Mystery with strcmp output – How strcmp actually compares the strings?

  • A+

I want to know why strcmp() returns different values if used more than once in the same function. Below is the program. The first case I am aware of why it prints -6. But in the second case, why does it print -1?

#include<stdio.h> #include<string.h> int main() {     char a[10] = "aa";     char b[10] = "ag";     printf("%d/n",strcmp(a, b));     printf("%d/n",strcmp("aa","ag"));     return 0; } 

And the output it produces is below

[sxxxx@bhlingxxx test]$ gcc -Wall t51.c [sxxxx@bhlingxxx test]$ ./a.out     -6     -1 

Why is the output of second strcmp() -1? Is it the Compiler who plays here? If so What is the exact optimization it does?


The C standard says the following regarding the return value of strcmp:


The strcmp function returns an integer greater than, equal to, or less than zero, accordingly as the string pointed to by s1 is greater than, equal to, or less than the string pointed to by s2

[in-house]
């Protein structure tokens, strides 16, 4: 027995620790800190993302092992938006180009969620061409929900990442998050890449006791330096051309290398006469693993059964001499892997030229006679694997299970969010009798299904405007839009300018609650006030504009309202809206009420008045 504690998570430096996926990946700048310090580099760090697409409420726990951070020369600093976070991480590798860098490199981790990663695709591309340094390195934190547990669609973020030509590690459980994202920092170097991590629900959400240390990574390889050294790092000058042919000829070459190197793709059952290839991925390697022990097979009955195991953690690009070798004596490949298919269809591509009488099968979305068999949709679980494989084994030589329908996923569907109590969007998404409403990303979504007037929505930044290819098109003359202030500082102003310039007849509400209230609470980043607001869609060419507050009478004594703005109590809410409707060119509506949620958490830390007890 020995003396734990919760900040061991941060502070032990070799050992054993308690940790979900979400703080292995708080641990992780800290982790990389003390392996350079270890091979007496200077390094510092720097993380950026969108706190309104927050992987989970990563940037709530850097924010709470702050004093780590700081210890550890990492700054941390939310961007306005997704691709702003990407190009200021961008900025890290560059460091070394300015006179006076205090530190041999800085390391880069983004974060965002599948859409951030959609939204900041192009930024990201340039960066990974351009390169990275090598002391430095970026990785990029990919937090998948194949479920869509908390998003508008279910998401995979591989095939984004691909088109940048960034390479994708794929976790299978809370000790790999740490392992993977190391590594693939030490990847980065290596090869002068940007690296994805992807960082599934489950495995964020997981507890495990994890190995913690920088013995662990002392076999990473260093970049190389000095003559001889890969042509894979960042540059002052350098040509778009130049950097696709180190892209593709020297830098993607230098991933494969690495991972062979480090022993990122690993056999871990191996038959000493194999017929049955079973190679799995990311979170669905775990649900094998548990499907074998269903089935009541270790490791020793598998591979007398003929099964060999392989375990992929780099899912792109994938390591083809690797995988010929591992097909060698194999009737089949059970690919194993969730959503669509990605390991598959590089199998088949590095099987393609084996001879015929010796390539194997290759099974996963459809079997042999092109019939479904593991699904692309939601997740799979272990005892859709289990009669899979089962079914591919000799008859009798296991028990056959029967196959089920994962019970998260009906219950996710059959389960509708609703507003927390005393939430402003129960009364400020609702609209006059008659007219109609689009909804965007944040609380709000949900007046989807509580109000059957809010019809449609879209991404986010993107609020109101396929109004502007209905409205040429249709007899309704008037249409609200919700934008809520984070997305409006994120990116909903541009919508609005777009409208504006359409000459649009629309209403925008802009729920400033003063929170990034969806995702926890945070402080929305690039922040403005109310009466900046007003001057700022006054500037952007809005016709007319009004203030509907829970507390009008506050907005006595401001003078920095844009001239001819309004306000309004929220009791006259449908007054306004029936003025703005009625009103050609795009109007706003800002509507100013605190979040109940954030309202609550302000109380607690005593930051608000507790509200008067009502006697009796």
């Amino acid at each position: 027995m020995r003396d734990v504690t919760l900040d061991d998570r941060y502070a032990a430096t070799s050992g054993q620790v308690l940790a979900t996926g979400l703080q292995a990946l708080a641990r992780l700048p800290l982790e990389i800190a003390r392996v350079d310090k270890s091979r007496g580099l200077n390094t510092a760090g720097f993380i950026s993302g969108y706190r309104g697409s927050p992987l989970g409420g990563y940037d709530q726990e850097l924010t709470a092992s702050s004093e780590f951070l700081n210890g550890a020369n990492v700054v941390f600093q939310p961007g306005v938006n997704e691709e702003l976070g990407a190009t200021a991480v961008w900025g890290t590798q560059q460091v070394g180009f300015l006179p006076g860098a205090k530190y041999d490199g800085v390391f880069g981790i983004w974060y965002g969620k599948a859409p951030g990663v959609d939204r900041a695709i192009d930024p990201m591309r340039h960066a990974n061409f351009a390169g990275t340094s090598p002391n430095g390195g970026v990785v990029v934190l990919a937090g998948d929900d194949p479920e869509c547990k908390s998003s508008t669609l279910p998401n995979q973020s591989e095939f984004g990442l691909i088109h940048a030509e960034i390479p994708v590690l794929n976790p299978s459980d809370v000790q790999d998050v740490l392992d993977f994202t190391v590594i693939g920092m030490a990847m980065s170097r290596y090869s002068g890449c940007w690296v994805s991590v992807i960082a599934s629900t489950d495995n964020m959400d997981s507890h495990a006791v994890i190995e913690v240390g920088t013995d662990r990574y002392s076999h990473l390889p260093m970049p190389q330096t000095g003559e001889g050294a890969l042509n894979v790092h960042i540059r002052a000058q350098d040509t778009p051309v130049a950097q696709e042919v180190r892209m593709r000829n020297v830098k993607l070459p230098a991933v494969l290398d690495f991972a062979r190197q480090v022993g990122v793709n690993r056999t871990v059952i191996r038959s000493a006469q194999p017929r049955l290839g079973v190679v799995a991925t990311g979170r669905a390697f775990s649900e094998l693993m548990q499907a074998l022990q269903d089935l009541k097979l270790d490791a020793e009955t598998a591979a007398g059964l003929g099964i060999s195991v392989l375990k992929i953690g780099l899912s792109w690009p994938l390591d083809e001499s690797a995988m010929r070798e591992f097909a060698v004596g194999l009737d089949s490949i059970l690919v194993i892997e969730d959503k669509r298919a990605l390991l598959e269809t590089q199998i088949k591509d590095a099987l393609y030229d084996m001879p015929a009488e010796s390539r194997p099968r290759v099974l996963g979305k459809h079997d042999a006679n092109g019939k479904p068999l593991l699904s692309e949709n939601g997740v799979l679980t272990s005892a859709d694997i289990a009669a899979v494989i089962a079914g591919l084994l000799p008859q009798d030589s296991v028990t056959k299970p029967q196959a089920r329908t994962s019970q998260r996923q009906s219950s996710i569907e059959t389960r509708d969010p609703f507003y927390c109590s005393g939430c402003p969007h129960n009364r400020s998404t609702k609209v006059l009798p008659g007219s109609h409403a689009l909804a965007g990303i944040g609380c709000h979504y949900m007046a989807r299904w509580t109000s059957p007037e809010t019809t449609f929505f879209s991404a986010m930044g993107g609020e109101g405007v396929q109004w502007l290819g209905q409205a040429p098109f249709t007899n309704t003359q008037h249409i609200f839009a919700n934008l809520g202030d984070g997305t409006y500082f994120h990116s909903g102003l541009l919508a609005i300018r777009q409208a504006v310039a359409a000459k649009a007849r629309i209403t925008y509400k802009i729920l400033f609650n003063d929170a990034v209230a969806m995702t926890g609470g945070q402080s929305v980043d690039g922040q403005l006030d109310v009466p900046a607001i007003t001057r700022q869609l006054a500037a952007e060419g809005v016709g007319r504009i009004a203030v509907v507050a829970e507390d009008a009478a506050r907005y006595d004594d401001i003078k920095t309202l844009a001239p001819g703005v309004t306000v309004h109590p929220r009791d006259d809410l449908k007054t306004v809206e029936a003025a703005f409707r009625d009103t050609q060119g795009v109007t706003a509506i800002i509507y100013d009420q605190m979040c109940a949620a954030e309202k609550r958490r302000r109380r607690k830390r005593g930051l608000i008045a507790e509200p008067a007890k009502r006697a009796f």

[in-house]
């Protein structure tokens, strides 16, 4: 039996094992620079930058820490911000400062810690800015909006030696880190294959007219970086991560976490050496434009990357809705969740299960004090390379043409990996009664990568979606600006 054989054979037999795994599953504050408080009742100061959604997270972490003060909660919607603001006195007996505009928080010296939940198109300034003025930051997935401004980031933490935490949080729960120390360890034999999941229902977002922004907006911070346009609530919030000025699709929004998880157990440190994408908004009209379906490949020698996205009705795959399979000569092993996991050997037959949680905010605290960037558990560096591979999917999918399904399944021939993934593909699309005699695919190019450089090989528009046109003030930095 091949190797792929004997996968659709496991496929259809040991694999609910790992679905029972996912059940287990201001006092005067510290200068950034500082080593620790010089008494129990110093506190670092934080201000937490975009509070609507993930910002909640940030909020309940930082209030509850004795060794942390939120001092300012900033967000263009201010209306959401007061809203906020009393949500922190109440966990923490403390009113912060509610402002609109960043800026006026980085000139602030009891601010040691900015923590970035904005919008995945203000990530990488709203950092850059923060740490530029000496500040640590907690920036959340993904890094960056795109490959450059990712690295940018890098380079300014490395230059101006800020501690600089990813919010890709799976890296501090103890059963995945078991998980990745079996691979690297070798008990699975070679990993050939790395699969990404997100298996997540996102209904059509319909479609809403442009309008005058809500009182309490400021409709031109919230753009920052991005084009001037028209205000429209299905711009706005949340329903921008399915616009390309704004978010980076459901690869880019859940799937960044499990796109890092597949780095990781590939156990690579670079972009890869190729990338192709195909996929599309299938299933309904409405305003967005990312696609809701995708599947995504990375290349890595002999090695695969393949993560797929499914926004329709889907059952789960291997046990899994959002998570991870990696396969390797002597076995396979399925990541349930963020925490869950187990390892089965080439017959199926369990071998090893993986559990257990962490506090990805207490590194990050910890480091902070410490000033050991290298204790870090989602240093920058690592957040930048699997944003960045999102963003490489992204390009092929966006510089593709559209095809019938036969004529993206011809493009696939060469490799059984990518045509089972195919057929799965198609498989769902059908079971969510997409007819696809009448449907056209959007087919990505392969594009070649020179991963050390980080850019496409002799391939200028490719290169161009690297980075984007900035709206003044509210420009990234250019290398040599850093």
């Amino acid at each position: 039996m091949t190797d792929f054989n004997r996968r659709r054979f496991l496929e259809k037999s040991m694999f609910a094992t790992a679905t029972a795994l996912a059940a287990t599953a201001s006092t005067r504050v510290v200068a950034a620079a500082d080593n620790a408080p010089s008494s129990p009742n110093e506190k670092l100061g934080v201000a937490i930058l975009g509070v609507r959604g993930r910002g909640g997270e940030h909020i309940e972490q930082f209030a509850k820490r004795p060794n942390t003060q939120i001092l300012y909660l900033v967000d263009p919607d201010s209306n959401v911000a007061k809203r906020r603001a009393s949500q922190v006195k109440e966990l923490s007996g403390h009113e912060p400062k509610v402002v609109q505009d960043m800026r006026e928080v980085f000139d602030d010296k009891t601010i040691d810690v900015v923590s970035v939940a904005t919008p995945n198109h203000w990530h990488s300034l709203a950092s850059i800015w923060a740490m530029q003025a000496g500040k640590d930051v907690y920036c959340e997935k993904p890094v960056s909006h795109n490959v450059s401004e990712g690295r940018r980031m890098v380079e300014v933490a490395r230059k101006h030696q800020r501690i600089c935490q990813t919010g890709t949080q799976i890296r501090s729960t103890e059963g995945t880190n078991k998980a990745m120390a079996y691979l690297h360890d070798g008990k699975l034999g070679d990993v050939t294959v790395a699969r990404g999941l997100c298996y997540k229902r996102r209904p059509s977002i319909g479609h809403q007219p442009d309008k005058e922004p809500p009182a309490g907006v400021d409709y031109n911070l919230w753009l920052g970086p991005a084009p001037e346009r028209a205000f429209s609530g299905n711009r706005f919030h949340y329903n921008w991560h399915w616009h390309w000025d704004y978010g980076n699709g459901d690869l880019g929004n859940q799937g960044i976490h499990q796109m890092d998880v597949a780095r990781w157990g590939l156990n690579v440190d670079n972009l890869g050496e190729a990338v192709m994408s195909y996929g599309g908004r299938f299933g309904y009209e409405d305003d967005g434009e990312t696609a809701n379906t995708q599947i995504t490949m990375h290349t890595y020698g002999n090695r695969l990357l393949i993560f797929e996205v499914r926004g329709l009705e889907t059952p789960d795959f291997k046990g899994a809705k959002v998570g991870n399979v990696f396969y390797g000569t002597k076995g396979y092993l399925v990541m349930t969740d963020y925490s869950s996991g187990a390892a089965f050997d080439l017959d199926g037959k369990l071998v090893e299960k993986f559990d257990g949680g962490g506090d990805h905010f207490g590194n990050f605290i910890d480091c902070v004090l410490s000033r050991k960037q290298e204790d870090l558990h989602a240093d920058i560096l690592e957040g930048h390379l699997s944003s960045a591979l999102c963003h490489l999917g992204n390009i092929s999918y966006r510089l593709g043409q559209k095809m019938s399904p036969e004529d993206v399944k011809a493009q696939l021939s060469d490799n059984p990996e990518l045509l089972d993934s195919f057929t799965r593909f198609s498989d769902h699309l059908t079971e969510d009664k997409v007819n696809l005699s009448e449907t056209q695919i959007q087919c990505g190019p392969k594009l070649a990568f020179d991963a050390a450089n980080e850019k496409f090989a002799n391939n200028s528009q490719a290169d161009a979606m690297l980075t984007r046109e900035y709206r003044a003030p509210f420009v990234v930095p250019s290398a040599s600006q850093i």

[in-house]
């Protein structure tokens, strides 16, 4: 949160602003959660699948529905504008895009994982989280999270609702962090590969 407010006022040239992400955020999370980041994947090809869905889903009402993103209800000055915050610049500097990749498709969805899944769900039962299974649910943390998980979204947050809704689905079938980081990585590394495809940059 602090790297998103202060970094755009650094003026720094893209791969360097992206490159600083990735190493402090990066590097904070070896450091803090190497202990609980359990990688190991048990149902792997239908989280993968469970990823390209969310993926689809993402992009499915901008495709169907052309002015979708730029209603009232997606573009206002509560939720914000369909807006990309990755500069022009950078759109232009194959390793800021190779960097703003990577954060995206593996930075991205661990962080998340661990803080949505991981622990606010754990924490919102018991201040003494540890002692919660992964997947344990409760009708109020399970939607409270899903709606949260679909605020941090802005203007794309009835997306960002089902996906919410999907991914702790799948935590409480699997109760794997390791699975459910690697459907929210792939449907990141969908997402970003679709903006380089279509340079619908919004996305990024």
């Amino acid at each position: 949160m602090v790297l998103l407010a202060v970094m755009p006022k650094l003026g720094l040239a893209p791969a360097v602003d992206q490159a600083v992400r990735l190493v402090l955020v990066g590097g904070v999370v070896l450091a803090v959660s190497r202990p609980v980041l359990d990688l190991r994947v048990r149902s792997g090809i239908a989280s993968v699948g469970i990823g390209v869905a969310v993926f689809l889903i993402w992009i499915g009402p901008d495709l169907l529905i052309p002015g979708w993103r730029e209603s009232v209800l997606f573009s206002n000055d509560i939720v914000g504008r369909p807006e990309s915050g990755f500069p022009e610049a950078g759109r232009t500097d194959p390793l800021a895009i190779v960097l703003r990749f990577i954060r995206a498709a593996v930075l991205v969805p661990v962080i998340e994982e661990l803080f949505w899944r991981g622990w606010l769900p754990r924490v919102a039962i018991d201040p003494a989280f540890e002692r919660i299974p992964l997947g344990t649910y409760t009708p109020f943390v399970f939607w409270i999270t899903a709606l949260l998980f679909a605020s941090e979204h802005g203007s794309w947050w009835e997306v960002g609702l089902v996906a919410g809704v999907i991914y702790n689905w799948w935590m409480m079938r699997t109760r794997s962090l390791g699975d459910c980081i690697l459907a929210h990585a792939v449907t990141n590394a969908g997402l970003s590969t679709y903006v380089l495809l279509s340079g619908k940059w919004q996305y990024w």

So as long as the result fits that description it is compliant with the C standard. That means the compiler can perform optimizations to fit that definition.

If we look at the assembly code:

.loc 1 7 0 leaq    -32(%rbp), %rdx leaq    -48(%rbp), %rax movq    %rdx, %rsi movq    %rax, %rdi call    strcmp movl    %eax, %esi movl    $.LC0, %edi movl    $0, %eax call    printf .loc 1 8 0 movl    $-1, %esi      # result of strcmp is precomputed! movl    $.LC0, %edi movl    $0, %eax call    printf 

In the first case, arrays are passed to strcmp to a call to strcmp and a call to printf are generated. In the second case however, string constants are passed to both. The compiler sees this and generates the result itself, optimizing out the actual call to strcmp, and passes the hardcoded value -1 to printf.


:?: :razz: :sad: :evil: :!: :smile: :oops: :grin: :eek: :shock: :???: :cool: :lol: :mad: :twisted: :roll: :wink: :idea: :arrow: :neutral: :cry: :mrgreen: